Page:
Exxon Mobil Corp and Russian partner Rosneft have signed an agreement that will give the US company exploration access to an additional 606,000 sq kilometres in the Russian Arctic.
A separate agreement will give Rosneft the opportunity to acquire a 25 percent interest in the Point Thompson unit on Alaska’s North Slope.
The companies also said on Wednesday they will study a potential liquid natural gas project in the Russian Far East.
The agreements were announced Wednesday on the website of Irving, Texas-based Exxon Mobil. Rosneft President Igor Sechin and Exxon Mobil Exploration Co President Stephen Greenlee signed the agreements in Moscow in the presence of Russian President Vladimir Putin.
The agreements will give Exxon exploration access to seven new blocks in the Chukchi Sea, Laptev Sea and Kara Sea.
“The agreements signed today bring the already unprecedented scale of the Rosneft and ExxonMobil partnership up to a completely new level,” Sechin said in the announcement.
“The acreage in the Russian Arctic subject to geological exploration and subsequent development increased nearly sixfold.”
Participation in Point Thomson, Sechin said, would increase Rosneft’s access to the latest gas and condensate field development technologies used in harsh conditions.
ExxonMobil struck its deal during an international scramble that followed the unexpected collapse of a similar agreement Rosneft had initially been expected to sign with the US firm’s British rival BP.
Rosneft has since signed identically-structured exploration deals with ENI of Italy and Norway’s Statoil.
The international companies receive minority stakes in the Russian-run projects and are responsible for covering the initial exploration and development costs.
But Wednesday’s agreement confirms ExxonMobil’s status as Russia’s most important energy partner by far.
The US giant said that Rosneft in return had the option of acquiring a 25-percent stake in its Point Thomson project – fields that ExxonMobil owned for decades but could only start developing recently following necessary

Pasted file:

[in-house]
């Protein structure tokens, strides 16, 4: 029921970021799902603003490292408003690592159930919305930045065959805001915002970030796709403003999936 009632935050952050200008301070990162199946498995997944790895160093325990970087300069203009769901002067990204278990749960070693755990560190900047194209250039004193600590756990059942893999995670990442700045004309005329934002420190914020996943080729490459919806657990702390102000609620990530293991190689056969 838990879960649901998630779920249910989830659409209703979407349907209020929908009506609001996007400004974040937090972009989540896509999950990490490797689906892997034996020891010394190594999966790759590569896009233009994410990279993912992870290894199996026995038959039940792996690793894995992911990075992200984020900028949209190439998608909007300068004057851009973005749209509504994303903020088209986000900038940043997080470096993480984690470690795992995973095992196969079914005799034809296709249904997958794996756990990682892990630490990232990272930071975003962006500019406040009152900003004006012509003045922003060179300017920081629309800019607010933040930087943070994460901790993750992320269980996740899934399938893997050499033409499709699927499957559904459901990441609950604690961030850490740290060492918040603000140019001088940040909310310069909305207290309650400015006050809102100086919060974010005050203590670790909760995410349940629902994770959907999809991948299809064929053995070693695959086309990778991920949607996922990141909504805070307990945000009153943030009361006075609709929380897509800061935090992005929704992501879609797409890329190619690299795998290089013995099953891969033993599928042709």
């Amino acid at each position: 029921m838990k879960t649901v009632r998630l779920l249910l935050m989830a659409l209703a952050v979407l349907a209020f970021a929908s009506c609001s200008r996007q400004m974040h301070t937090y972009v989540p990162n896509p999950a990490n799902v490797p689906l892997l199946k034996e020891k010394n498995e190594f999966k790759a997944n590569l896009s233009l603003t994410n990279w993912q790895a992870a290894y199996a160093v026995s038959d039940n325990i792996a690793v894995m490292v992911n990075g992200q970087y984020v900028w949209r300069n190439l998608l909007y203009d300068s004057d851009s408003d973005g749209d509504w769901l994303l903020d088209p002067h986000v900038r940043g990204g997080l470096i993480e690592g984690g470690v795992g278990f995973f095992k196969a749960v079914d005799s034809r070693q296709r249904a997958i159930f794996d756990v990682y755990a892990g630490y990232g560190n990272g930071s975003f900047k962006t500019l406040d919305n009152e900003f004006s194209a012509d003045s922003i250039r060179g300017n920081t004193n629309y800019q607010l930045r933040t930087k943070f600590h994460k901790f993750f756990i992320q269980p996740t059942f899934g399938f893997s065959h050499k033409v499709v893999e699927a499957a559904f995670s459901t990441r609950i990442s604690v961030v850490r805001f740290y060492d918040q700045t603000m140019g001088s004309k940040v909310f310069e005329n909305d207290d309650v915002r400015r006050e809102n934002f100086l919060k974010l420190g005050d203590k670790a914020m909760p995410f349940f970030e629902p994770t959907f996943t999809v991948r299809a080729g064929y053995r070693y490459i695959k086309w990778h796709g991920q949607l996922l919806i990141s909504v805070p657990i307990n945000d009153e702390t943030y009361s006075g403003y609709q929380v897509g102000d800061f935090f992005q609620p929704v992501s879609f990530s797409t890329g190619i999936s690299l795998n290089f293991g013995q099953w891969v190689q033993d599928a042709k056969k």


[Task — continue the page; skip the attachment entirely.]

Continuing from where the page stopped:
approval from the government.
The Point Thomson unit is 100 kilometres east of Prudhoe Bay and 35km east of the trans-Alaska oil pipeline. Alaska officials have said Point Thompson’s importance transcends field development because it is the first project that will connect the trans-Alaska pipeline to eastern North Slope development.
Point Thomson is considered primarily a natural gas field and estimated to contain about 300 million barrels of gas condensate liquids, and traditional crude oil. Its development is considered critical to development of an Alaska natural gas pipeline.
The state of Alaska moved to terminate leases at Point Thomson after concluding that Exxon and other companies were not taking adequate steps to develop them.
However, after litigation, the state last year reached a settlement that called for development of the field.
The US Army Corps of Engineers in October issued a permit allowing Exxon Mobil and PTE Pipeline LLC to fill 108 hectares of North Slope waters and tundra wetlands to construct a drilling project.
The Exxon Mobil agreement with Rosneft on LNG development includes possible construction of a facility in the Russian Far East.
The companies said they would form a working group that will study the viability of an LNG project.